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You want students to learn. Shall we play a game?

Absolutely!

But what is a game?

Game: a form of play or sport, especially a competitive one played according to rules and decided by skill, strength, or luck.

Is Game-Based Learning the Same as Gamification?

Not exactly. Gamification is "applying typical elements of game playing (e.g., point scoring, competition with others, rules of play) to other areas of activity." Great classrooms often use both.

Every day in my classroom, I'm using the essentials: gamification elements, reward systems, and game-based learning. I've already covered 5 Ways to Design Effective Rewards for Game-Based Learning. Let's learn how to pick the games.

Understanding Games

Powerful games in the classroom often include:

  • Multiple levels or challenges
  • A compelling or intriguing storyline
  • A personalized, unique experience for each learner
  • Rewards such as unlocking certain capabilities based upon achievements
  • Additional rewards and feedback from the teacher or classroom.

Tools to Analyze Game-Based Learning

As you choose games, you'll want to mix up the games you use. These tools will help you analyze which works for you.

Computer Games vs. Simulations

Computer games are often fantasy based. Simulations are a form of computer game that simulates something happening in real life. Both are useful.

A simulation might have students dissect a body online, while a computer game that teaches the same thing would be Whack a Bone. Both can teach the bones and parts of the body. Dissection is more realistic than the game to "whack" the proper bone.

Single- vs. Multi-Player

In a single-player game, each student plays as an individual. There may be a leaderboard at the end, but they aren’t playing against or with other players inside the game.

Multi-player games include other players as either competitors or teammates.

For example, the AIC Conflict Simulation from the University of Michigan is a multi-player simulation of the Arab-Israeli conflict. Students play the role of world leaders, and their mentors are grad students at the University of Michigan. Every single game is unique. The learning experience is powerful.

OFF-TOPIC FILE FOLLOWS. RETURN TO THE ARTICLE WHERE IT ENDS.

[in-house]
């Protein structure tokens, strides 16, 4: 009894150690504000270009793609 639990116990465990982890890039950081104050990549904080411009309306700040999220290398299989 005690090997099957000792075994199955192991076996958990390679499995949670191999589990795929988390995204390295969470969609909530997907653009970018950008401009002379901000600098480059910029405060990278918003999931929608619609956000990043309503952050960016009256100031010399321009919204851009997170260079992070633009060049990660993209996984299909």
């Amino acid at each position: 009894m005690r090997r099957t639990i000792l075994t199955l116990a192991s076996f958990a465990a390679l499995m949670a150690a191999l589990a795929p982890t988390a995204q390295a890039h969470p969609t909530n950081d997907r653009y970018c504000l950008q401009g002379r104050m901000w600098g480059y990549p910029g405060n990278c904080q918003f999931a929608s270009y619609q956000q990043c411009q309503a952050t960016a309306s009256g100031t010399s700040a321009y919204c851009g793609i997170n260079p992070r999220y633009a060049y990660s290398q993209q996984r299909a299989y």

A single-player game, PeaceMaker, also simulates the Arab-Israeli conflict -- however, it's just the student against the computer. There are no unique elements determined by other players in the game, just the software.

Single-player games can be easier to play and coach, but I've gravitated toward at least one multi-player simulation per school year per course. Multi-player simulation environments require higher-order thinking. Students are analyzing, creating, and having to deeply understand their topic.

One of my favorite methods to amp up single-player games is creating teams. For example, using the typing speeds of my students, I create teams with the same average typing speed. These evenly-matched teams play their favorite typing game, Baron von Typefast. We add up all the scores, and the winning team receives a medal (as I play Olympic music). I've seen my eighth graders wear these all day long!

One-Time vs. Persistent Games

One-time games make fun bell ringers. Every time a student logs in, he or she starts over. A persistent game is a permanent game environment where the student achieves over multiple playing sessions.

Right now, my ninth graders are participating in the H&R Block Budget Challenge. In this persistent game, they have to create a budget, pay bills, and save money on the salary of a person who is just six months out of college. It goes along with the real calendar and will last from October through December. (Students can win real cash scholarships, which makes it even more intense.) If you coach a persistent game well, the game itself becomes the reward.